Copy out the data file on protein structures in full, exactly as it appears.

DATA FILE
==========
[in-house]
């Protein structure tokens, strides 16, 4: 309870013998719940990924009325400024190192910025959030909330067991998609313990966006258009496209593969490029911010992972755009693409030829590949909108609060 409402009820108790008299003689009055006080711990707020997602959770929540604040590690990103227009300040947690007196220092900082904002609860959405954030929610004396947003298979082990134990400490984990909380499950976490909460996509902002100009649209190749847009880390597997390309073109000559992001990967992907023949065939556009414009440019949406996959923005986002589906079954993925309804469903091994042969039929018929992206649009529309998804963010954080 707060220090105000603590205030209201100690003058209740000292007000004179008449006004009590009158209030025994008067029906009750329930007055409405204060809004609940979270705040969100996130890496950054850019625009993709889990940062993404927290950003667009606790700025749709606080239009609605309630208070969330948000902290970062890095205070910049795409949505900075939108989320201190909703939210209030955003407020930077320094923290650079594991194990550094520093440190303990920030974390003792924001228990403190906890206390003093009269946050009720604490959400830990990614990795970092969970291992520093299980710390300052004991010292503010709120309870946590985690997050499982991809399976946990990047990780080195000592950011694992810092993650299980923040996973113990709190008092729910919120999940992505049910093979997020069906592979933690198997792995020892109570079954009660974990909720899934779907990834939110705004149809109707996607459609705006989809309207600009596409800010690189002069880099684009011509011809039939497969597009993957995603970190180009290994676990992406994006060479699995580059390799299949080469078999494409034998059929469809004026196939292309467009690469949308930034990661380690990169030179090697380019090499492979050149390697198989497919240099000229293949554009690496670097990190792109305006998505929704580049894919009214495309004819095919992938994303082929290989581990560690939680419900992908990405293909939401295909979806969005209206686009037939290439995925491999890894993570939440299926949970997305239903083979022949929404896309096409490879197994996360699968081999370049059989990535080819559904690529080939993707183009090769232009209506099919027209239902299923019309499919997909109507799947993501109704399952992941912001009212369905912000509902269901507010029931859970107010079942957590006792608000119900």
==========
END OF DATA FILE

[in-house]
């Protein structure tokens, strides 16, 4: 309870013998719940990924009325400024190192910025959030909330067991998609313990966006258009496209593969490029911010992972755009693409030829590949909108609060 409402009820108790008299003689009055006080711990707020997602959770929540604040590690990103227009300040947690007196220092900082904002609860959405954030929610004396947003298979082990134990400490984990909380499950976490909460996509902002100009649209190749847009880390597997390309073109000559992001990967992907023949065939556009414009440019949406996959923005986002589906079954993925309804469903091994042969039929018929992206649009529309998804963010954080 707060220090105000603590205030209201100690003058209740000292007000004179008449006004009590009158209030025994008067029906009750329930007055409405204060809004609940979270705040969100996130890496950054850019625009993709889990940062993404927290950003667009606790700025749709606080239009609605309630208070969330948000902290970062890095205070910049795409949505900075939108989320201190909703939210209030955003407020930077320094923290650079594991194990550094520093440190303990920030974390003792924001228990403190906890206390003093009269946050009720604490959400830990990614990795970092969970291992520093299980710390300052004991010292503010709120309870946590985690997050499982991809399976946990990047990780080195000592950011694992810092993650299980923040996973113990709190008092729910919120999940992505049910093979997020069906592979933690198997792995020892109570079954009660974990909720899934779907990834939110705004149809109707996607459609705006989809309207600009596409800010690189002069880099684009011509011809039939497969597009993957995603970190180009290994676990992406994006060479699995580059390799299949080469078999494409034998059929469809004026196939292309467009690469949308930034990661380690990169030179090697380019090499492979050149390697198989497919240099000229293949554009690496670097990190792109305006998505929704580049894919009214495309004819095919992938994303082929290989581990560690939680419900992908990405293909939401295909979806969005209206686009037939290439995925491999890894993570939440299926949970997305239903083979022949929404896309096409490879197994996360699968081999370049059989990535080819559904690529080939993707183009090769232009209506099919027209239902299923019309499919997909109507799947993501109704399952992941912001009212369905912000509902269901507010029931859970107010079942957590006792608000119900």